Used-car prices are surging – again – and it’s probably going to get worse

Used cars dealer lot
Used cars are displayed on the sales lot at Marin Acura on July 13, 2021 in Corte Madera, California. Justin Sullivan/Getty Images
  • Used cars have been ridiculously expensive for much of the pandemic.
  • Prices started to level off over the summer but have surged again due to the ongoing chip shortage.
  • JPMorgan analysts say prices will continue to rise and will stay high for longer than expected.
  • See more stories on Insider’s business page.

For a second there, it seemed like dizzying used-car prices were heading back to normal.

Nope.

Wholesale used-vehicle prices rose 3.6% in the first 15 days of September over August prices, according to Manheim’s Used Vehicle Index. Secondhand car prices had surged higher and higher throughout much of the pandemic before stabilizing somewhat during the summer months.

Now they’re on the rise again.

Manheim is the world’s largest wholesaler of used vehicles, and its index is recognized as a solid indicator of trends in the used-car market as a whole. Inflated wholesale prices paid by dealers generally translate into bloated price tags for consumers, just not immediately.

This latest spike pushed used-car prices to 24.9% above September 2020 and a whopping 41.9% above March 2020 levels, according to Manheim’s index. The auction company said key indicators suggest that wholesale prices will continue to climb.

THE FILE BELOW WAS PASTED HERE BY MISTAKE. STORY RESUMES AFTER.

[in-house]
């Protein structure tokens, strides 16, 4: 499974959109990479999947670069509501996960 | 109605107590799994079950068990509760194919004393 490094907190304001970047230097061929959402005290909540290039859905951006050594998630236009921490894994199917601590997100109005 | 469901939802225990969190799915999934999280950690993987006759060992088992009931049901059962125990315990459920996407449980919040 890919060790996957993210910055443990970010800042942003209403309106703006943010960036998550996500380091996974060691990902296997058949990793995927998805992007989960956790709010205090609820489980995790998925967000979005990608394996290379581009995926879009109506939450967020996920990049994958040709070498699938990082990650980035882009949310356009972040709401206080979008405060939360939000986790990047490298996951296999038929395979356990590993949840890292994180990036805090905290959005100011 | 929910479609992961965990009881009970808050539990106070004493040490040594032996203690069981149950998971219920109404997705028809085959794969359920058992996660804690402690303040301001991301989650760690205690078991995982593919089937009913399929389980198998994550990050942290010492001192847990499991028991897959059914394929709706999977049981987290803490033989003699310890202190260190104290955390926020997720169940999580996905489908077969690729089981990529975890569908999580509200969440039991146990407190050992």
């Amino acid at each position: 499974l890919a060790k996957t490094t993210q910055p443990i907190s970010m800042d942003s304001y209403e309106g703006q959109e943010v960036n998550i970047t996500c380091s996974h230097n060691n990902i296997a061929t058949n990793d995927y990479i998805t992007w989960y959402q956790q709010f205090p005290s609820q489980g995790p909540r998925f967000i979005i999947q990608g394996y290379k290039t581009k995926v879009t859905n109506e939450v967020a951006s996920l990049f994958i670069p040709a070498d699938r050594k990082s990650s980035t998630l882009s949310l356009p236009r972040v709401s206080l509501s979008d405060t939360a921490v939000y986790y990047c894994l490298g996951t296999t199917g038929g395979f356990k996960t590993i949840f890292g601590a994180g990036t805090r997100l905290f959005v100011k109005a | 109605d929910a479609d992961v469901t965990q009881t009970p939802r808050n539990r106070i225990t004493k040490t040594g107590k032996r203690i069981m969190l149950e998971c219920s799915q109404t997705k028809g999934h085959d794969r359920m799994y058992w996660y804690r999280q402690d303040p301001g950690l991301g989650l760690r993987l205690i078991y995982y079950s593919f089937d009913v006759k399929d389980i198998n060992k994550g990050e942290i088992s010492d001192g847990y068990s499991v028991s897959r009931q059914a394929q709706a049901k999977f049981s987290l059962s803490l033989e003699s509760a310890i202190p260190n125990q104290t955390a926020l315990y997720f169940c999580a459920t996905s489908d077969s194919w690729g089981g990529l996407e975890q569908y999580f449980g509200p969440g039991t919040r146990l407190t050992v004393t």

Some industry watchers on Wall Street agree. In a Monday note to investors, analysts at JPMorgan said they expect used values to keep rising and stay elevated for longer than previously expected.

As the global semiconductor shortage deepens, several auto parts suppliers and automakers have warned that the third quarter will be difficult for vehicle production, the analysts noted. Recent Covid-19 outbreaks in Southeast Asia, mainly Malaysia, have dealt yet another major blow to chip manufacturing, they said.

The worldwide supply crunch of semiconductors has forced automakers to slash vehicle production, sending new-car prices skyrocketing and forcing buyers toward the used market. Until the supply of new vehicles returns to normal, secondhand cars will be in high demand and, therefore, expensive.

Forecaster IHS Markit on Thursday slashed its light-vehicle production estimate for 2021 by 6.2% – more than 5 million vehicles – citing the Malaysian outbreak and its impact on chip production. IHS Markit also cut its 2022 production forecast by 9.3%, indicating that challenges and uncertainty in the auto market will be with us for the long haul.

Are you a car dealer, owner, or private seller with a story to share about what it’s like to buy and sell cars right now? Are you a dealer struggling with a lack of inventory? Contact this reporter at [email protected]